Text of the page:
Dwyane Wade Can Lead the Heat by Getting out of LeBron's Way in Game 7

Michael FitzpatrickFeatured ColumnistJune 20, 2013

Jun 18, 2013; Miami, FL, USA; Miami Heat shooting guard Dwyane Wade (3) and small forward LeBron James (6) react during the second quarter of game six in the 2013 NBA Finals against the San Antonio Spurs at American Airlines Arena.  Mandatory Credit: Derick E. Hingle-USA TODAY Sports
Derick E. Hingle-USA TODAY Sport

Dwyane Wade has been the leader of this Miami Heat team for nearly a decade now. This was Wade’s team long before LeBron James arrived in Miami, and many still view Wade as the true team leader even since LeBron arrived.

But if Wade wants to be a true leader Thursday night in Game 7 of the NBA Finals, he will lead by simply getting out of James’ way.

Wade has been fighting through a right knee injury that is probably a lot worse than any of us know at the moment, and he is now dealing with some pain in his left knee caused by a collision with Manu Ginobili in Game 6. All of this has caused Wade to severely underperform for most of the postseason.

Wade has averaged 15 points per game this postseason while shooting 45 percent from the field, both of which are well below his season averages. Aside from one strong showing in Game 4, Wade’s jump shot has been off and his mere presence on the floor has been clogging lanes and disrupting the entire flow of the game for the Miami Heat.

While Wade is on the floor, more often than not it means that either Mike Miller or Ray Allen is sitting on the bench. This leaves Miami with just one true outside shooter on the court. The Spurs have been giving plenty of room to both Wade and James, just daring them to take jump shots.

Wade has lost his explosiveness this postseason due to injuries, while James is still as explosive as ever but has very little room to get to the basket because the lanes are clogged by the Spurs sagging off virtually every Heat player on the floor and converging on the paint.

Just look at what happened when Wade was on the bench during the start of the fourth quarter in Game 6—James went to town on the Spurs defense and the Heat went on a 19-7 run to take control of the game.

James is at his best when he is able to penetrate and then make quick decisions as to whether he will finish strong or kick the ball out to one of his outside shooters. Having James on the court along with multiple outside threats opens up the entire floor for the Heat.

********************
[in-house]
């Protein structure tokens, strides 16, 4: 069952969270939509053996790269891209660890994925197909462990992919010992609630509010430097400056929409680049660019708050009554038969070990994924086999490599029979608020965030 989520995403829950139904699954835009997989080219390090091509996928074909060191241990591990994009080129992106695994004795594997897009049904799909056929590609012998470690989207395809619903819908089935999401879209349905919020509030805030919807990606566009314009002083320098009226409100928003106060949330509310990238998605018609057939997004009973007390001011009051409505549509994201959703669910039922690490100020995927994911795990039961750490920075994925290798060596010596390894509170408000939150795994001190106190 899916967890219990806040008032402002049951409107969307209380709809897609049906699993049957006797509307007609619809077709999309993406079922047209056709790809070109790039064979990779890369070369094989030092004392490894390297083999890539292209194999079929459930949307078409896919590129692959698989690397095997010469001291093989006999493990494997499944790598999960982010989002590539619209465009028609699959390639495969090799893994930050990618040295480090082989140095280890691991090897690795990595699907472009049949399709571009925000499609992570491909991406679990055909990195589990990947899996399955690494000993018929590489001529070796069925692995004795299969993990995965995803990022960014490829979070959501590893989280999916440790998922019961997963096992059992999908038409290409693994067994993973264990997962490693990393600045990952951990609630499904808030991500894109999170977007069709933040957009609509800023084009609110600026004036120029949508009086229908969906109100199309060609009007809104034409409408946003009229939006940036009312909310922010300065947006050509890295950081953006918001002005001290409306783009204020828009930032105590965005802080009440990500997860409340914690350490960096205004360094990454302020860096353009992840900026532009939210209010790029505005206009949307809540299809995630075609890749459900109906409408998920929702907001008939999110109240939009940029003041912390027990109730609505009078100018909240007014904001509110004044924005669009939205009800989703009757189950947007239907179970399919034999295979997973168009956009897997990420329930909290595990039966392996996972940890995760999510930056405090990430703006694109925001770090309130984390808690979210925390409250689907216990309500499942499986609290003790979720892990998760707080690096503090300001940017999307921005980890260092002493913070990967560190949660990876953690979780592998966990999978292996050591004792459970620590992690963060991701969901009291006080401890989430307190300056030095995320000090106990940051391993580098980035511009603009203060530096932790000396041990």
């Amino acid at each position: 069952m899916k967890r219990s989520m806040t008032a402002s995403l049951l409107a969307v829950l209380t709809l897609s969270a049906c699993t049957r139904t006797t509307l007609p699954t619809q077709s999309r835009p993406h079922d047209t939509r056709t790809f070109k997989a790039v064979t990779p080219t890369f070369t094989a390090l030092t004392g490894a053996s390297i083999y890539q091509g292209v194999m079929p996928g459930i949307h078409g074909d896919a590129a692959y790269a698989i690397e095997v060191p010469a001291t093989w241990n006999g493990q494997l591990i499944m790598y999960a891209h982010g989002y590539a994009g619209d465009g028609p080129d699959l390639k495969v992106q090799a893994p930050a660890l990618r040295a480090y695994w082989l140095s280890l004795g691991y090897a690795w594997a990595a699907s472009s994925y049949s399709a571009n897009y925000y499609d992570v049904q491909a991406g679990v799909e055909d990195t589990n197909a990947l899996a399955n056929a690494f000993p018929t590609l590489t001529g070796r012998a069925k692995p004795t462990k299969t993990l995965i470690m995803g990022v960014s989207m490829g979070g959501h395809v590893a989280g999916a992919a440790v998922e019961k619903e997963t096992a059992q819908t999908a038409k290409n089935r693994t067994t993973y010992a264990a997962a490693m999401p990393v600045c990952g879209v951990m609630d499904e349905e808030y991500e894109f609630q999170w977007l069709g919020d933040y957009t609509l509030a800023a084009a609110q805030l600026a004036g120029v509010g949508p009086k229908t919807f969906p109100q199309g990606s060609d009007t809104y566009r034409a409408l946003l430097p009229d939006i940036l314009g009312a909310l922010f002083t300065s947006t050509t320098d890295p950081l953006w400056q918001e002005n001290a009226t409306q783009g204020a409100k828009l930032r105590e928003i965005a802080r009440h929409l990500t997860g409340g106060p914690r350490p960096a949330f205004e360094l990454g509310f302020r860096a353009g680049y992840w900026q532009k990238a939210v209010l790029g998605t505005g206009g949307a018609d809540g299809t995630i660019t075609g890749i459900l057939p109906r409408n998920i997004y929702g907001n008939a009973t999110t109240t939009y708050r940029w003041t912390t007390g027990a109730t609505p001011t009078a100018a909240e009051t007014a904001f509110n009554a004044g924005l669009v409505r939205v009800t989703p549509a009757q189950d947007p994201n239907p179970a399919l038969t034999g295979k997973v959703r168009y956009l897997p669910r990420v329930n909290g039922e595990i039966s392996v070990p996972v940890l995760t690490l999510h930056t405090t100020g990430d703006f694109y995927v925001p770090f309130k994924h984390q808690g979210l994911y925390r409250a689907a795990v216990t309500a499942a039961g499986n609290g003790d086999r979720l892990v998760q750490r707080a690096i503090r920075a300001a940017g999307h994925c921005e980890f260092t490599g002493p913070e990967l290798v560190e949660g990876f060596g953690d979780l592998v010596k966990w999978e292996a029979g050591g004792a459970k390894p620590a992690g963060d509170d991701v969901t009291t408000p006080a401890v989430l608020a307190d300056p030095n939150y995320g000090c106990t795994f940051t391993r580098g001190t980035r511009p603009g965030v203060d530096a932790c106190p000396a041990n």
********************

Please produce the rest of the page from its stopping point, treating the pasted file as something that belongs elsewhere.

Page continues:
James was able to do this during the early stages of the fourth quarter in Game 6, but this run essentially ended when Wade returned to the game with a little more than four minutes left to play. The lanes became clogged, Miami didn’t have as many shooting options, and the Spurs went back to staying off James and Wade and focusing their attention on swarming the paint.

Hindsight, of course, is 20-20, but one could certainly evaluate the fourth quarter in Game 6 and conclude that had Wade never returned to the floor, the Heat would have almost certainly put the Spurs away during regulation.

Wade is and always has been a gritty competitor. He wants to be on the court, and he is certainly not afraid to have the ball in his hands with the game on the line.

However, we are not seeing the true Dwyane Wade right now. He is playing through injuries, which have caused issues with his explosiveness and outside shooting ability and have essentially reduced him to nothing more than a shell of the player he used to be.   

Tonight is James’ night. The Heat will win or lose on the back of James tonight, and a lot of that will depend on the Heat’s ability to create an on-court environment in which James can thrive.      

If the Heat put shooters on the floor and spread the court like they did during the early stages of the fourth quarter in Game 6, there is little doubt that Miami will leave AmericanAirlines Arena with its third NBA title.    

Wade is still the leader of this Miami Heat team, but if he really wants to lead Miami to another title tonight, he will do so by simply getting out of James’ way.